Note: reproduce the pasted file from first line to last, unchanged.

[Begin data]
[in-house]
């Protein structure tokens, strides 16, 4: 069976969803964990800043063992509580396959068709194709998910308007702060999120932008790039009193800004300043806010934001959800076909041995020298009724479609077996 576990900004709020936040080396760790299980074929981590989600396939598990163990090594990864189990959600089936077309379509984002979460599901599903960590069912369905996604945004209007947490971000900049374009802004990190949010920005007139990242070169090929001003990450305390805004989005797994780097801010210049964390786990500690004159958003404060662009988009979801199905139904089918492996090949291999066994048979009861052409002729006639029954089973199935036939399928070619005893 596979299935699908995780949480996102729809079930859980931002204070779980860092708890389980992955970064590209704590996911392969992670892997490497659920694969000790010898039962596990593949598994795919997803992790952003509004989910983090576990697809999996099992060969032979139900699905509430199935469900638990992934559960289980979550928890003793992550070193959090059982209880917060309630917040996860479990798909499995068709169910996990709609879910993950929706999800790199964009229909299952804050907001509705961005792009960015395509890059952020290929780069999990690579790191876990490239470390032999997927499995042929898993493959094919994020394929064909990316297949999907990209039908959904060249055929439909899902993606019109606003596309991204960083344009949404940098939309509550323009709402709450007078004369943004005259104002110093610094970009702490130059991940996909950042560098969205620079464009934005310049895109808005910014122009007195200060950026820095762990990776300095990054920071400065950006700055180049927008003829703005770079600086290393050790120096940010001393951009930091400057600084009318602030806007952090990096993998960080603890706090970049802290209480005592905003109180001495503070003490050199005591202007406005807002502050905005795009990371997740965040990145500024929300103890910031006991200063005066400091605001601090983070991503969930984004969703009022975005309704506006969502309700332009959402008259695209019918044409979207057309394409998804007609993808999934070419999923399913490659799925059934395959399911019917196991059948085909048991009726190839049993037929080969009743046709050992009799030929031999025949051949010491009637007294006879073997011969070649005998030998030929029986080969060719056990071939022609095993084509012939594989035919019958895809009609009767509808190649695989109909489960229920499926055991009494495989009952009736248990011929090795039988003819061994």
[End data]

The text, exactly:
[in-house]
């Protein structure tokens, strides 16, 4: 069976969803964990800043063992509580396959068709194709998910308007702060999120932008790039009193800004300043806010934001959800076909041995020298009724479609077996 576990900004709020936040080396760790299980074929981590989600396939598990163990090594990864189990959600089936077309379509984002979460599901599903960590069912369905996604945004209007947490971000900049374009802004990190949010920005007139990242070169090929001003990450305390805004989005797994780097801010210049964390786990500690004159958003404060662009988009979801199905139904089918492996090949291999066994048979009861052409002729006639029954089973199935036939399928070619005893 596979299935699908995780949480996102729809079930859980931002204070779980860092708890389980992955970064590209704590996911392969992670892997490497659920694969000790010898039962596990593949598994795919997803992790952003509004989910983090576990697809999996099992060969032979139900699905509430199935469900638990992934559960289980979550928890003793992550070193959090059982209880917060309630917040996860479990798909499995068709169910996990709609879910993950929706999800790199964009229909299952804050907001509705961005792009960015395509890059952020290929780069999990690579790191876990490239470390032999997927499995042929898993493959094919994020394929064909990316297949999907990209039908959904060249055929439909899902993606019109606003596309991204960083344009949404940098939309509550323009709402709450007078004369943004005259104002110093610094970009702490130059991940996909950042560098969205620079464009934005310049895109808005910014122009007195200060950026820095762990990776300095990054920071400065950006700055180049927008003829703005770079600086290393050790120096940010001393951009930091400057600084009318602030806007952090990096993998960080603890706090970049802290209480005592905003109180001495503070003490050199005591202007406005807002502050905005795009990371997740965040990145500024929300103890910031006991200063005066400091605001601090983070991503969930984004969703009022975005309704506006969502309700332009959402008259695209019918044409979207057309394409998804007609993808999934070419999923399913490659799925059934395959399911019917196991059948085909048991009726190839049993037929080969009743046709050992009799030929031999025949051949010491009637007294006879073997011969070649005998030998030929029986080969060719056990071939022609095993084509012939594989035919019958895809009609009767509808190649695989109909489960229920499926055991009494495989009952009736248990011929090795039988003819061994």